The Sea of Faith Network's Resources for Schools

18. What should a good society provide for free, and for whom?

INTRODUCTION

Explain to children that Jewish people celebrate Pesach where they remember the Israelites’ freedom from slavery and their exodus from Egypt, which happened around 3000 years ago, as told in the Haggadah.  One of the things the festival does is allow Jews to celebrate their freedom from slavery.

Ask the children a question: I wonder if we are free today? and get a few responses.

Show this video of the story from Exodus 23:15 in the medium of dance: www.youtube.com/watch?v=0OJhY1A_Plc&safe=active [or Search YouTube “Attraction Black Light Theatre Passover Pesach in Cancun 2011 the story of Exodus”] and ask the children to respond to such questions as:

  • What can I see that is bought?
  • What can I see that had to be earned?
  • What can I see that is freely given?

Allow children time to share their answers. Bring out points about valuable things that are free for all living things, such as sunlight / natural warmth, air – all of which may be in shorter supply if we abuse the planet. Also some human things like love and other gifts – that may be freely given without expecting any reward.

Introduce the idea of human rights and freedoms, such as freedom of thought, conscience and religion, freedom from slavery, the right to receive a free education, and to have work, food, clothing, housing, medical care and necessary social services.

Ask the children for their opinions on:

  • how ‘free’ education and health care are paid for;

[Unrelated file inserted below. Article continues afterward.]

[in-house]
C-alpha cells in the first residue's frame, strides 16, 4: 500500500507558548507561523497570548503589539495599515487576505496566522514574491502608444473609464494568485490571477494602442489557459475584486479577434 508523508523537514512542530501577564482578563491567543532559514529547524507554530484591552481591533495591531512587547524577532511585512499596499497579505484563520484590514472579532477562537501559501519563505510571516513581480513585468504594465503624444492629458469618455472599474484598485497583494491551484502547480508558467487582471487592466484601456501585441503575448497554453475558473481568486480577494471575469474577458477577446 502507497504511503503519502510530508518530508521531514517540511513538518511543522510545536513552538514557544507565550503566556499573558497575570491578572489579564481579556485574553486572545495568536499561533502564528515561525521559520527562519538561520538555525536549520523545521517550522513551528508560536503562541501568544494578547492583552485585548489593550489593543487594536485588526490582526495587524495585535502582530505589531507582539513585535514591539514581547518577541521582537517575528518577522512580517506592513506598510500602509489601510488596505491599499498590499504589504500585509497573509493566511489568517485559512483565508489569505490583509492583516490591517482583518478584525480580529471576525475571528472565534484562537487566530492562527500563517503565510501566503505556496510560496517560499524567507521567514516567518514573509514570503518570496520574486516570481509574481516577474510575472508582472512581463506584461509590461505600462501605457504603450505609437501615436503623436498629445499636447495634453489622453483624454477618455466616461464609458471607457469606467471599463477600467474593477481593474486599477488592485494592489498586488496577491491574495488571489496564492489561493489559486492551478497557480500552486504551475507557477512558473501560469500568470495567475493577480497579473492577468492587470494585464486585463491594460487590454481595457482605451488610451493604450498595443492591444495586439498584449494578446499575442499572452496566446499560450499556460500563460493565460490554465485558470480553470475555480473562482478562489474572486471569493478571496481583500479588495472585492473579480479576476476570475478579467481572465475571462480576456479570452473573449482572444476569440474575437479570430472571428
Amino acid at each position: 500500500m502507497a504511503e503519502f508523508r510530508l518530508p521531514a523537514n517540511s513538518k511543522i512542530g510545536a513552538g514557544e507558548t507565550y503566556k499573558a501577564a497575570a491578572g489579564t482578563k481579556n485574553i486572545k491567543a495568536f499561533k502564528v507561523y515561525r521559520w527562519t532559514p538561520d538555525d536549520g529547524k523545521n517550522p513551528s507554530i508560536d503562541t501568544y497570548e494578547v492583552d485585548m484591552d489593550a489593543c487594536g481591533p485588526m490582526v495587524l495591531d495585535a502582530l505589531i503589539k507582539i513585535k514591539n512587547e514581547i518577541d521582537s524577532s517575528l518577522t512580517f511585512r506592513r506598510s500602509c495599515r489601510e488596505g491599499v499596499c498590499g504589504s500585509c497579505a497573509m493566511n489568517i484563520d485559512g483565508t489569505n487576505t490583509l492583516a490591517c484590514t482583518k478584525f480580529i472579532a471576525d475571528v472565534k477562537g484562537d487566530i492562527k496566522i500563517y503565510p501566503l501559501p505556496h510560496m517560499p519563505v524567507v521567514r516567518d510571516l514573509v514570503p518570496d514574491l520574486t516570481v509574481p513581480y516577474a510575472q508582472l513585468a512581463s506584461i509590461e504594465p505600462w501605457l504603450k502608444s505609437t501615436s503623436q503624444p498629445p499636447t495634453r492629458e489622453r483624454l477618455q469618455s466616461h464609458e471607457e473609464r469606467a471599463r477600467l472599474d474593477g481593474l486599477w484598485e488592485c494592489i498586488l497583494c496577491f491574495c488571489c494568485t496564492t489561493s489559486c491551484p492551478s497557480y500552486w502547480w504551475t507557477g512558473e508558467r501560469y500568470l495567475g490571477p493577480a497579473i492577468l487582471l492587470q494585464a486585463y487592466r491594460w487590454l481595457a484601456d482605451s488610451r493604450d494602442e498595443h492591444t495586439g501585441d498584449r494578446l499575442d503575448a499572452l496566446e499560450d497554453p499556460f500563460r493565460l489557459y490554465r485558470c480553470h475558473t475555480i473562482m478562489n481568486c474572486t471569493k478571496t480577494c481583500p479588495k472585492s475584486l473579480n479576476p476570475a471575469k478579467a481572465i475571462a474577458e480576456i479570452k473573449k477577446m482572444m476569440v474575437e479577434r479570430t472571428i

• why some people might not be able to pay for education or health care;
  • why some people want to or would like to pay for education or health care;
  • why some people might be reluctant to share their wealth and good fortune;
  • what human rights are and where they come from;
  • whether human rights are ‘paid for’ in any way;
  • whether rights always need to be accompanied by responsibilities.

ACTIVITY

Explain that in this session they will get chance to develop their ideas on freedom by debating, “Education and health care should be provided for free for everyone.”

Ask them for their initial thoughts.

Split the children into two groups, one for and one against the statement and ask them to come up with as many reasons as they can to support that point of view and persuade the other side that they are right.

Hold a debate.

After the debate ask such questions as:

  • Is there anything that we all agree on?
  • Did you find it difficult to argue the side you were given? Why?

CONCLUSION

Remind children of the debate: “Education and health care should be provided for free for everyone” and of the story of the Jewish people’s escape from slavery. Ask them whether they think there is any connection between freedom from slavery and free education and health care. Bring out points about people not being forced to live their lives under the control of others and about freedom from the factors that prevent them from the opportunity of living a fulfilling life. Remind them again about human rights and freedoms, such as freedom of thought, conscience and religion, freedom from slavery, the right to receive an education, and to have work, food, clothing, housing, medical care and necessary social services.

Finally, ask the children to stand on an imaginary line that stretches across the classroom; standing at one end if they agree strongly with the debate statement, at the other end if they strongly disagree, or somewhere in between according to their view.

Ask a selection of the children to explain why they are standing where they are, perhaps using some of the arguments used in the debate.

 

A printable (pdf) version of this session can be found here

© Sea of Faith 2018

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